Costa Rica’s focus on sustainability, renewable energy and conversation puts it at one of the top green countries in the world. The plethora of national parks and abundant wildlife attracts those who love nature and wildlife, especially since it’s one of the best places in the world to see animals such as Resplendant Quetzals, sloths, monkeys and pumas. With accolades such as these, millions of people come to Costa Rica every year and unfortunately, there are downsides to increased tourism.
Since we travel throughout all of Costa Rica frequently, we have become huge advocates of responsible travel. By educating ourselves and being conscious of the simple decisions we make as travelers, it can greatly help the local communities and country. Here are our 8 tips on being a responsible traveler in Costa Rica.
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Book with CST certified companies
The Costa Rican government created the CST (Certificación para la Sostenibilidad Turística) which is their certified sustainable program that businesses can apply for. A business can receive a certain number of leaves indicating how sustainable they are according to the criteria.
They are characterized as “leaves” so a 100% sustainable company has 5 leaves, a company that does minimal practices has 1 leaf. This is a very important title and many companies strive to receive 5 leaves as it’s not just good for the environment but also good for their reputation in tourism.
So when you’re researching hotels and companies, look for those that are CST certified (they will say how many leaves they have) and you can see on the CST website which sustainable methods they implement. That way you know you’re giving your money to businesses that are doing their part to give back.
Volunteering in Costa Rica is a great way to give back and can truly make an impact on local communities. However, you need to do detailed research on organizations, you need to sign up for a service you are qualified for and ask yourself if you’re doing it for the right reasons.
Ask the local NGOs of volunteering programs or check the Costa Rica expats Facebook groups. Also, really think about paying to volunteer (volunteerism). Is it truly worth spending thousands of dollars to a non-profit to volunteer for a week? Or is your money better off going towards donating directly to local charities or purchasing and bringing items directly?
This is especially important when looking for organizations that work with wildlife. Since Costa Rica is famous for conservation and wildlife, unfortunately it attracts people who don’t exactly go by the book and exploit the animals. The ones to really look out for are the turtle and sloth organizations.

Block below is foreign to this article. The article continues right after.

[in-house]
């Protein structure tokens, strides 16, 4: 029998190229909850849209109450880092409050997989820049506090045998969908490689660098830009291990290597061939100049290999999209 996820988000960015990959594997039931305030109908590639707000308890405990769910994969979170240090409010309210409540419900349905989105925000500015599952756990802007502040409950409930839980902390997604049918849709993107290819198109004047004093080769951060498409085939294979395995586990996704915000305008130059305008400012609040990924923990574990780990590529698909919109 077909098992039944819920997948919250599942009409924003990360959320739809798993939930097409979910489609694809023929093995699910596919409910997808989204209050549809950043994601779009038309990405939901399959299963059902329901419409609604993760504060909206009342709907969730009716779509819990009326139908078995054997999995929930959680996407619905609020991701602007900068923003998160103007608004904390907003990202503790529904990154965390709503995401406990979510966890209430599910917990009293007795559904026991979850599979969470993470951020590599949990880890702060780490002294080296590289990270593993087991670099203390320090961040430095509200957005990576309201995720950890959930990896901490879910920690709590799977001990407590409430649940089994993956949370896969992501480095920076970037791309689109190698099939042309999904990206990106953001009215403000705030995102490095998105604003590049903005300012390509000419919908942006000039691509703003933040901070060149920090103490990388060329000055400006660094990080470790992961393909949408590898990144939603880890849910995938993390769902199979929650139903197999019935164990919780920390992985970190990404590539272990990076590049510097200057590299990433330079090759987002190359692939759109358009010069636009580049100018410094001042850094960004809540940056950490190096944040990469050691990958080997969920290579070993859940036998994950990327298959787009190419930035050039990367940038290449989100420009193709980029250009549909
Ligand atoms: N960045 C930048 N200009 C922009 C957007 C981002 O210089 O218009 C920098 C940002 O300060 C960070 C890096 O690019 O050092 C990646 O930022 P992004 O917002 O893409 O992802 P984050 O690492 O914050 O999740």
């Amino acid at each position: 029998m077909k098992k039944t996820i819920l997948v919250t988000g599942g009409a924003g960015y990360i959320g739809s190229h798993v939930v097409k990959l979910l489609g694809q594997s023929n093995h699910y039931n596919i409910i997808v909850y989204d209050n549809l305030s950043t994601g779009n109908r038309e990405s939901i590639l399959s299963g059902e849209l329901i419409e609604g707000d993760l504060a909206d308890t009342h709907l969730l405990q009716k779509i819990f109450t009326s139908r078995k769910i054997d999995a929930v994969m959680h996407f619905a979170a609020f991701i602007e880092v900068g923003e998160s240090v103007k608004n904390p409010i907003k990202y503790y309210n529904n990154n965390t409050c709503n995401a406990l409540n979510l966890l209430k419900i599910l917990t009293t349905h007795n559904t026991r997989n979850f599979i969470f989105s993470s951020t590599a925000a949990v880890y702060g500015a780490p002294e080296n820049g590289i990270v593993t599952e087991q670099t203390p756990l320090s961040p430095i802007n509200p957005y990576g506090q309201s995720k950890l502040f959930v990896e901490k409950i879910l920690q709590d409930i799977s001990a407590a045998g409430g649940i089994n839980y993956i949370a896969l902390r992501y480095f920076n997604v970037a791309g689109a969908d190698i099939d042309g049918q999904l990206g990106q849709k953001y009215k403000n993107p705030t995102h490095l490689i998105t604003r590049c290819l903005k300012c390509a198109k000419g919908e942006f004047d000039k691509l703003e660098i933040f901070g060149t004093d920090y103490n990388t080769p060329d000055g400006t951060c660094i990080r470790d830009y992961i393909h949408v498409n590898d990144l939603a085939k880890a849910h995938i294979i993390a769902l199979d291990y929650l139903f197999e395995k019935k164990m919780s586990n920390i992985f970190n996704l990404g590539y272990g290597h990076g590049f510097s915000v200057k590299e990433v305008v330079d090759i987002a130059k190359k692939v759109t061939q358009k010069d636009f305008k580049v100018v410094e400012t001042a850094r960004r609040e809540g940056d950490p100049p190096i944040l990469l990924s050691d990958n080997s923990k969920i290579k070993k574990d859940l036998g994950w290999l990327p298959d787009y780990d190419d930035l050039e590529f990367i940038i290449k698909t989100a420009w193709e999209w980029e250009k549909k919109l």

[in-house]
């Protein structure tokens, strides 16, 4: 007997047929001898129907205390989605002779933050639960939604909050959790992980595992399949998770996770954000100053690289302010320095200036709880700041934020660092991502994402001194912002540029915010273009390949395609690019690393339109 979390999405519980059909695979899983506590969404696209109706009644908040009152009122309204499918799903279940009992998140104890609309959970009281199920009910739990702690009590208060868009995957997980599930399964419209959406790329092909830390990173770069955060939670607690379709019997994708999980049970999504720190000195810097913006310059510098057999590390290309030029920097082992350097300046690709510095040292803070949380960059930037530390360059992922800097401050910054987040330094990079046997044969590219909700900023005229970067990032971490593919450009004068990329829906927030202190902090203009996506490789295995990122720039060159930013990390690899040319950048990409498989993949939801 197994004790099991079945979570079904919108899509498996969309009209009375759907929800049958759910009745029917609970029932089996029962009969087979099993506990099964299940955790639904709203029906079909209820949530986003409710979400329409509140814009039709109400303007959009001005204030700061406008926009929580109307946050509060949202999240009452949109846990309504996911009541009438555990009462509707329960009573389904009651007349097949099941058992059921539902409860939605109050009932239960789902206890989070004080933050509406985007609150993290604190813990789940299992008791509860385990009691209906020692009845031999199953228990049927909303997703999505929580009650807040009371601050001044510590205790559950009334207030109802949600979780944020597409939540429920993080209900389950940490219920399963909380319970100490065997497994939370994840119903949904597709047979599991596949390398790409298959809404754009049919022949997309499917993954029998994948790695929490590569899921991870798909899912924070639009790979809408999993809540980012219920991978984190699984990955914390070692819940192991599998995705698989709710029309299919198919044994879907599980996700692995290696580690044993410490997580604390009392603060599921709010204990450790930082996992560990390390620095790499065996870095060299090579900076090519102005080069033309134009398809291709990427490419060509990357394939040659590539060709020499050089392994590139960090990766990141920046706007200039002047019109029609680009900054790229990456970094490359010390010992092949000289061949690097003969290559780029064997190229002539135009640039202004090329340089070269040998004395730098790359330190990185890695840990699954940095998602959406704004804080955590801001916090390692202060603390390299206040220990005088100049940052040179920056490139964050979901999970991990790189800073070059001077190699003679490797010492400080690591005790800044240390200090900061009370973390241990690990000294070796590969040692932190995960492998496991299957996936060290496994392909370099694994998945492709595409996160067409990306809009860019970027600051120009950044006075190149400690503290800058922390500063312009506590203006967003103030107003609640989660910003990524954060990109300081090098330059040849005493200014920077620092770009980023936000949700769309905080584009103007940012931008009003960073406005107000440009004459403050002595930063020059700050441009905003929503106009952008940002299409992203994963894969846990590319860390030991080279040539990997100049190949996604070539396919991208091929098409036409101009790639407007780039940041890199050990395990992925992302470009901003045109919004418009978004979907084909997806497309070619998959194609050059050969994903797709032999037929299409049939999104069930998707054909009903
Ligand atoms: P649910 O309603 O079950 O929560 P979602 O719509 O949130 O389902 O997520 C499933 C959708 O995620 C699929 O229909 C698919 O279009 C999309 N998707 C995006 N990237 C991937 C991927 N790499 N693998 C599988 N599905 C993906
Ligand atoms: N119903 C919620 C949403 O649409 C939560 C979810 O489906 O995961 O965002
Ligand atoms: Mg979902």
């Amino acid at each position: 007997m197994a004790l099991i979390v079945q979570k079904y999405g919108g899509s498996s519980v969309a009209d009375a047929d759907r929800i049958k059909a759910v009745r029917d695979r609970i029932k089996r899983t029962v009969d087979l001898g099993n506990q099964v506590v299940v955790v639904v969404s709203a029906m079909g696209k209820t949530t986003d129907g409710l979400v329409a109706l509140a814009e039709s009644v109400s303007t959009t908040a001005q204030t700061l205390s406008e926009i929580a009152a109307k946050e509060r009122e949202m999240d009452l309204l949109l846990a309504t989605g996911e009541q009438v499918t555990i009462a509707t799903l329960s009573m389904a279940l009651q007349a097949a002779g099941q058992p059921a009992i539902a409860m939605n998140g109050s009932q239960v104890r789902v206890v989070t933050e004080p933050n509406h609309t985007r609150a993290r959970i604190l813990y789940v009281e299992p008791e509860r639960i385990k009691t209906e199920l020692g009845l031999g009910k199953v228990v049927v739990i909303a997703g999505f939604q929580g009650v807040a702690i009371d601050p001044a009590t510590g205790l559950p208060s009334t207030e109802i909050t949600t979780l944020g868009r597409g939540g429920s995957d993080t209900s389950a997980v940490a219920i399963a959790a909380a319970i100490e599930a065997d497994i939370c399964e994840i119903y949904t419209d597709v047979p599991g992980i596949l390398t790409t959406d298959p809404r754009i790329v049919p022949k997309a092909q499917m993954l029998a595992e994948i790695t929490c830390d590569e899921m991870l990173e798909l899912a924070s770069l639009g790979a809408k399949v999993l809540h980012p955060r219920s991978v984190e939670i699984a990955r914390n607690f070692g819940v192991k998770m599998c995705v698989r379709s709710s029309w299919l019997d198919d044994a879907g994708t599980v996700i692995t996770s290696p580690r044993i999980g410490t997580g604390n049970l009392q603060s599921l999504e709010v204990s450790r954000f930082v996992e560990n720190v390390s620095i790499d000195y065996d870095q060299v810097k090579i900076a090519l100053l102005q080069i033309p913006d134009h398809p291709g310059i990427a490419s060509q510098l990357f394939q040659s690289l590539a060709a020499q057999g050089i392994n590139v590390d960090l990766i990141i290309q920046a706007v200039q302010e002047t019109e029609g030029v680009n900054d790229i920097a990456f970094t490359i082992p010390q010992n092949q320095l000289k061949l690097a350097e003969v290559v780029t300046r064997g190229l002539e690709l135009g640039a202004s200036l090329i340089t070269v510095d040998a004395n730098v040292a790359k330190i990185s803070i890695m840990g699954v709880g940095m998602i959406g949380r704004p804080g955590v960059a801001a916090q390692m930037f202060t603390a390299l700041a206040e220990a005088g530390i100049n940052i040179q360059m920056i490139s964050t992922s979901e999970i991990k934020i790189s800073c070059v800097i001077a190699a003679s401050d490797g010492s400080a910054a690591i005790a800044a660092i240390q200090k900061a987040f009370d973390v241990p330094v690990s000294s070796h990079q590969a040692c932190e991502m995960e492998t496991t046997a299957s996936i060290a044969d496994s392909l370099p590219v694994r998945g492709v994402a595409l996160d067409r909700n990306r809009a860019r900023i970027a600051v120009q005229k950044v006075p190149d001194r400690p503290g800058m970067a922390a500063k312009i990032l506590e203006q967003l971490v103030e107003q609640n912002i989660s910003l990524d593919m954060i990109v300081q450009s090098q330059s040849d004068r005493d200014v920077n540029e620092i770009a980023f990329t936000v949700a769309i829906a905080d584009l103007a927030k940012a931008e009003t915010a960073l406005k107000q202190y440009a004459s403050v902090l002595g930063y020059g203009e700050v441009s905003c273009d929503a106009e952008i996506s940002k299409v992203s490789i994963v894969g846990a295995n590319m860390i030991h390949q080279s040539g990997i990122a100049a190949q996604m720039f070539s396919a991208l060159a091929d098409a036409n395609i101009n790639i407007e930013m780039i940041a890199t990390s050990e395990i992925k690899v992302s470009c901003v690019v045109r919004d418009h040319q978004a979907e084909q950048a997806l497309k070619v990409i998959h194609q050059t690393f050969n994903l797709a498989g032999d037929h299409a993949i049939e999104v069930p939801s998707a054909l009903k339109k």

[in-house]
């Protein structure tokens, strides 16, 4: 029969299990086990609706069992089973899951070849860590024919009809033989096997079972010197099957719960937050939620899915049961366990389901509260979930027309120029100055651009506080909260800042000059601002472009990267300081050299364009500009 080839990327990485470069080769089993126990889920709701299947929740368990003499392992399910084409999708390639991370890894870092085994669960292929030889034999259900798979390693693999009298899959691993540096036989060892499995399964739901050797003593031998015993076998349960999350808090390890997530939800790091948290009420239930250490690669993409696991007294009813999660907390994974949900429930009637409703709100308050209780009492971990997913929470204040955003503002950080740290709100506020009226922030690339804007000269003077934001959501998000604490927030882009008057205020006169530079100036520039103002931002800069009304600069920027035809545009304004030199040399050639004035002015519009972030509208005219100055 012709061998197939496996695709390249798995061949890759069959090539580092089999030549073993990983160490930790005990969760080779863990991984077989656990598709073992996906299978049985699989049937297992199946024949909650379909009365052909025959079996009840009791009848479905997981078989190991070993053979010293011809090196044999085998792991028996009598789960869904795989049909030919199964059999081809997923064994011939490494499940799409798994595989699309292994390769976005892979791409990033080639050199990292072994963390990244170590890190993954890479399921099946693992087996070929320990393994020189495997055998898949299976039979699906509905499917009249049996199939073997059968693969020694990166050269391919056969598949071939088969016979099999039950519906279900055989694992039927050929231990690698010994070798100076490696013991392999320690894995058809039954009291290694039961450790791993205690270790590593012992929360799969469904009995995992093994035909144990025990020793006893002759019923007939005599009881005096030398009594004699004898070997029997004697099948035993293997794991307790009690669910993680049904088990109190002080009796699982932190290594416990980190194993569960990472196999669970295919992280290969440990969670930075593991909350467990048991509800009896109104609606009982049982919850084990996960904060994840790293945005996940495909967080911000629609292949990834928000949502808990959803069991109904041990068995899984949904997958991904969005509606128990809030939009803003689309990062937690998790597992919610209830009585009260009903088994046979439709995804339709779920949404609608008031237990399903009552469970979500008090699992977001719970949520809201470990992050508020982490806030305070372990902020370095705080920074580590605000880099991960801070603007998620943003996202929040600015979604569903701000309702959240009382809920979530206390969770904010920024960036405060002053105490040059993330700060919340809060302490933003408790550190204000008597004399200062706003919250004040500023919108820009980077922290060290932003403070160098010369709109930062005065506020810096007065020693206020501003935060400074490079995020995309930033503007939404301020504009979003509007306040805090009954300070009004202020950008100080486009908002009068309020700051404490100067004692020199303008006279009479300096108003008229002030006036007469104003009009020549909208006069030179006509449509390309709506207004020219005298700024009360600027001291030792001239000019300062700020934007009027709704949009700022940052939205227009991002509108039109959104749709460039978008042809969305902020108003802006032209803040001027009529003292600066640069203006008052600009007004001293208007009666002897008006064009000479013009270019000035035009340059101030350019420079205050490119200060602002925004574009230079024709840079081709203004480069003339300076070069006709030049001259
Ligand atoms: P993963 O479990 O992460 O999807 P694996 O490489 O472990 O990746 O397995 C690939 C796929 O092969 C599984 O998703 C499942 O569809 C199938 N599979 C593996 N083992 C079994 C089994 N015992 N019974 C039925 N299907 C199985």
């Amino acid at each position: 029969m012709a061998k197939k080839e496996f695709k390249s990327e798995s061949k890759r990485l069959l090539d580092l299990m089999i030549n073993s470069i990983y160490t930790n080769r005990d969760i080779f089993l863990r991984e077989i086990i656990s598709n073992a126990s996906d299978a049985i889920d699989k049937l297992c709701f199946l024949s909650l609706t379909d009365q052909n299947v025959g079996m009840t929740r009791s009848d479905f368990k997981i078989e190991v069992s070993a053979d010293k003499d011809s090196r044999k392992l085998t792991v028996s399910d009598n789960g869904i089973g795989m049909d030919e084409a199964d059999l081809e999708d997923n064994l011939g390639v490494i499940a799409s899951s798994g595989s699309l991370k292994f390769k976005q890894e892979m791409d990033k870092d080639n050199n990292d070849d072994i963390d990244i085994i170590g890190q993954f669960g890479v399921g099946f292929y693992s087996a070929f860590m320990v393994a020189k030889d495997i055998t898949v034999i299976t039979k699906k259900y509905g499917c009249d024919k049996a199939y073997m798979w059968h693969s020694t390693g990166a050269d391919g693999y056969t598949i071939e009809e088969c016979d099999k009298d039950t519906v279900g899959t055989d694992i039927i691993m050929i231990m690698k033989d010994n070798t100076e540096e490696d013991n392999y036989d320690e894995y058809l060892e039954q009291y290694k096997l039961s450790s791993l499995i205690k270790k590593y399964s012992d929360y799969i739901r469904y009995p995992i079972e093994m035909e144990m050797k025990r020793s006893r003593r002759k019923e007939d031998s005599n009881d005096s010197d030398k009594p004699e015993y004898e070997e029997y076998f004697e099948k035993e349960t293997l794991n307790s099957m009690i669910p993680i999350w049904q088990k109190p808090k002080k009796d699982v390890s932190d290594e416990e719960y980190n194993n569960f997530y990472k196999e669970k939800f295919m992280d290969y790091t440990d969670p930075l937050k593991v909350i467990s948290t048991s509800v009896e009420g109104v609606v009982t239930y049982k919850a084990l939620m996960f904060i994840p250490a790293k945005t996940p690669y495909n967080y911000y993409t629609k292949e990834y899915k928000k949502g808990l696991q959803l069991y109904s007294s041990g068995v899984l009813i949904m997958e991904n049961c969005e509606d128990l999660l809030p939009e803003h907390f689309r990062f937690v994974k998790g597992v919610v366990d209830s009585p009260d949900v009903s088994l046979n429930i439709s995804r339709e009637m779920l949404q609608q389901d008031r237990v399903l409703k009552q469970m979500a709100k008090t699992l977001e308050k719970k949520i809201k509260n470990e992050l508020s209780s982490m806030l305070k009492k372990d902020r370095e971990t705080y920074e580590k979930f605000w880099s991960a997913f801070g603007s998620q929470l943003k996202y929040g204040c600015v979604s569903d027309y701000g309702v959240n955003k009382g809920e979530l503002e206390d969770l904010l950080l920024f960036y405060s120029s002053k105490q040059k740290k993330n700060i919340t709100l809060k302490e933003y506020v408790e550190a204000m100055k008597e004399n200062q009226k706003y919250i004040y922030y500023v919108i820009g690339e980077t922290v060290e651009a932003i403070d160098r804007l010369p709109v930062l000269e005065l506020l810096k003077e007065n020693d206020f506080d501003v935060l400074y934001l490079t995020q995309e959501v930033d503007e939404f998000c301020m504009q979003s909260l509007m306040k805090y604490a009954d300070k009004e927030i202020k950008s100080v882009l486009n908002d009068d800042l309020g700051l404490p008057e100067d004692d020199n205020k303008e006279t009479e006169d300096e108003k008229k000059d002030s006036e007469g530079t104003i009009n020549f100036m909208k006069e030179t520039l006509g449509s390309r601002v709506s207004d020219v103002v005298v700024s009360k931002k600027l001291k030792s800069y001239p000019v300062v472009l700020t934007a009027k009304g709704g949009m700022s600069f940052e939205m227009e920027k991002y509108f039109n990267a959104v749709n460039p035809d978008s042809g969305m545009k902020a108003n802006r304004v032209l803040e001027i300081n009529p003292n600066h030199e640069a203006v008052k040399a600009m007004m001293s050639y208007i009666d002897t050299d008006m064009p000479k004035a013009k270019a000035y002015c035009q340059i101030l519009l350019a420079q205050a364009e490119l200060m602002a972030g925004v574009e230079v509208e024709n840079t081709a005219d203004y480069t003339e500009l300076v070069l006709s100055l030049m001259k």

Some of the ones we recommend are Jaguar Rescue Center, Kids Saving the Rain Forest and the Sloth Institute.
If you want to donate, we recommend checking out Pack For A Purpose and Grassroots Volunteering. Many hotels in Costa Rica participate with Pack For a Purpose so you can coordinate donations with them.
No sloth selfies
One of the downsides of social media is the constant desire for more likes on a Facebook post. Animal selfies, particularly sloths garner plenty of Facebook likes but this is actually hurting them. Sloths are adorable creatures with what looks like a permanent smile (they don’t have the muscles for frowning) so it looks like they’re happy all the time, making them easy target for selfie tourism.
If any person, “rescue center/sanctuary/refuge” offers you to take a picture with a sloth, say no and report them right away. This is especially important for the sloths because being held is extremely dangerous and bad for their health. This also means that they probably stole the sloth from the wild.
Say NO to animal selfies!
This applies to when you see them in the wild too. Don’t wrangle them, touch them, pet them, pick them up or try to herd them just so you can take a selfie. The best way to enjoy seeing a sloth is just that – observing them in the wild from a distance.
Any animal you see in the wild should be observed from a distance.